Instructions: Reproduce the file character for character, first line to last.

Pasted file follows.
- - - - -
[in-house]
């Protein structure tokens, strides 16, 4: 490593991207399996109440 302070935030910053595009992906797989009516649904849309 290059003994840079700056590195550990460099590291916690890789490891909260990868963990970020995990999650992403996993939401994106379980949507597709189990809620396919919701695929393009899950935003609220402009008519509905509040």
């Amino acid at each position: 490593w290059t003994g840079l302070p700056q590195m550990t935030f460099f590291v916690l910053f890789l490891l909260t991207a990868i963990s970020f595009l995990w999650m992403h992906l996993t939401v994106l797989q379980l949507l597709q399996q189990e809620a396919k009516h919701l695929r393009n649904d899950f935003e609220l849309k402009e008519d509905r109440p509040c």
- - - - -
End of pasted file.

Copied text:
[in-house]
């Protein structure tokens, strides 16, 4: 490593991207399996109440 302070935030910053595009992906797989009516649904849309 290059003994840079700056590195550990460099590291916690890789490891909260990868963990970020995990999650992403996993939401994106379980949507597709189990809620396919919701695929393009899950935003609220402009008519509905509040």
């Amino acid at each position: 490593w290059t003994g840079l302070p700056q590195m550990t935030f460099f590291v916690l910053f890789l490891l909260t991207a990868i963990s970020f595009l995990w999650m992403h992906l996993t939401v994106l797989q379980l949507l597709q399996q189990e809620a396919k009516h919701l695929r393009n649904d899950f935003e609220l849309k402009e008519d509905r109440p509040c």